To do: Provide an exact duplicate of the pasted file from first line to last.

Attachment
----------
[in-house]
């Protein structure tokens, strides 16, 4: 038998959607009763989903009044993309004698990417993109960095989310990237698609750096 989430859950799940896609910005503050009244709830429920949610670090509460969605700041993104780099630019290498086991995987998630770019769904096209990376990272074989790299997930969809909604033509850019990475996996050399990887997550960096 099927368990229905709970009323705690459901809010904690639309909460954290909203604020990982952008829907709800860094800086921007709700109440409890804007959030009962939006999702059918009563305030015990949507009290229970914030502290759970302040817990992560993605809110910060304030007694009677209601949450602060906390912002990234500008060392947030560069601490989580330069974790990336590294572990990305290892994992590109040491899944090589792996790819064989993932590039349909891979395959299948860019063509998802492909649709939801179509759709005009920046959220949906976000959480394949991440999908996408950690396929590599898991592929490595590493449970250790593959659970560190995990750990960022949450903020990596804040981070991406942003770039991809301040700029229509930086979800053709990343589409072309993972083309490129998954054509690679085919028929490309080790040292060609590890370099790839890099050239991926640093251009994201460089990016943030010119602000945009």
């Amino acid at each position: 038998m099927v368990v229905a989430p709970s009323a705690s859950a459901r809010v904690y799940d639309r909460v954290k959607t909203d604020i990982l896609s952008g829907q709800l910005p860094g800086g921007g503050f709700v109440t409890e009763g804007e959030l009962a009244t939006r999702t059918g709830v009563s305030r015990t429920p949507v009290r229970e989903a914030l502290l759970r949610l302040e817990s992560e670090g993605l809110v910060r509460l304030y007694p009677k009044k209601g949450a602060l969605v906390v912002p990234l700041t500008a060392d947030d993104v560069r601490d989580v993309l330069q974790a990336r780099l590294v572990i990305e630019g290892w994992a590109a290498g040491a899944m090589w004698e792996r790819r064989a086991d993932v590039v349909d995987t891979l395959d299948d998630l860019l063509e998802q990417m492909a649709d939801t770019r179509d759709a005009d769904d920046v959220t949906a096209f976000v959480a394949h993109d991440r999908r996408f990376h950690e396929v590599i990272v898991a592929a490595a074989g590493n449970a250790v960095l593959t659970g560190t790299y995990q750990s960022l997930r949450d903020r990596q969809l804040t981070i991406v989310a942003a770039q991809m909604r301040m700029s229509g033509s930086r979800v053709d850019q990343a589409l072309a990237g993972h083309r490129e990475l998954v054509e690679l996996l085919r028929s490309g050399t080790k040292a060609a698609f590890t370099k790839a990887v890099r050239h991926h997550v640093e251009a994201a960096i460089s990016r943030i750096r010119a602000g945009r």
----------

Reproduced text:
[in-house]
């Protein structure tokens, strides 16, 4: 038998959607009763989903009044993309004698990417993109960095989310990237698609750096 989430859950799940896609910005503050009244709830429920949610670090509460969605700041993104780099630019290498086991995987998630770019769904096209990376990272074989790299997930969809909604033509850019990475996996050399990887997550960096 099927368990229905709970009323705690459901809010904690639309909460954290909203604020990982952008829907709800860094800086921007709700109440409890804007959030009962939006999702059918009563305030015990949507009290229970914030502290759970302040817990992560993605809110910060304030007694009677209601949450602060906390912002990234500008060392947030560069601490989580330069974790990336590294572990990305290892994992590109040491899944090589792996790819064989993932590039349909891979395959299948860019063509998802492909649709939801179509759709005009920046959220949906976000959480394949991440999908996408950690396929590599898991592929490595590493449970250790593959659970560190995990750990960022949450903020990596804040981070991406942003770039991809301040700029229509930086979800053709990343589409072309993972083309490129998954054509690679085919028929490309080790040292060609590890370099790839890099050239991926640093251009994201460089990016943030010119602000945009």
């Amino acid at each position: 038998m099927v368990v229905a989430p709970s009323a705690s859950a459901r809010v904690y799940d639309r909460v954290k959607t909203d604020i990982l896609s952008g829907q709800l910005p860094g800086g921007g503050f709700v109440t409890e009763g804007e959030l009962a009244t939006r999702t059918g709830v009563s305030r015990t429920p949507v009290r229970e989903a914030l502290l759970r949610l302040e817990s992560e670090g993605l809110v910060r509460l304030y007694p009677k009044k209601g949450a602060l969605v906390v912002p990234l700041t500008a060392d947030d993104v560069r601490d989580v993309l330069q974790a990336r780099l590294v572990i990305e630019g290892w994992a590109a290498g040491a899944m090589w004698e792996r790819r064989a086991d993932v590039v349909d995987t891979l395959d299948d998630l860019l063509e998802q990417m492909a649709d939801t770019r179509d759709a005009d769904d920046v959220t949906a096209f976000v959480a394949h993109d991440r999908r996408f990376h950690e396929v590599i990272v898991a592929a490595a074989g590493n449970a250790v960095l593959t659970g560190t790299y995990q750990s960022l997930r949450d903020r990596q969809l804040t981070i991406v989310a942003a770039q991809m909604r301040m700029s229509g033509s930086r979800v053709d850019q990343a589409l072309a990237g993972h083309r490129e990475l998954v054509e690679l996996l085919r028929s490309g050399t080790k040292a060609a698609f590890t370099k790839a990887v890099r050239h991926h997550v640093e251009a994201a960096i460089s990016r943030i750096r010119a602000g945009r």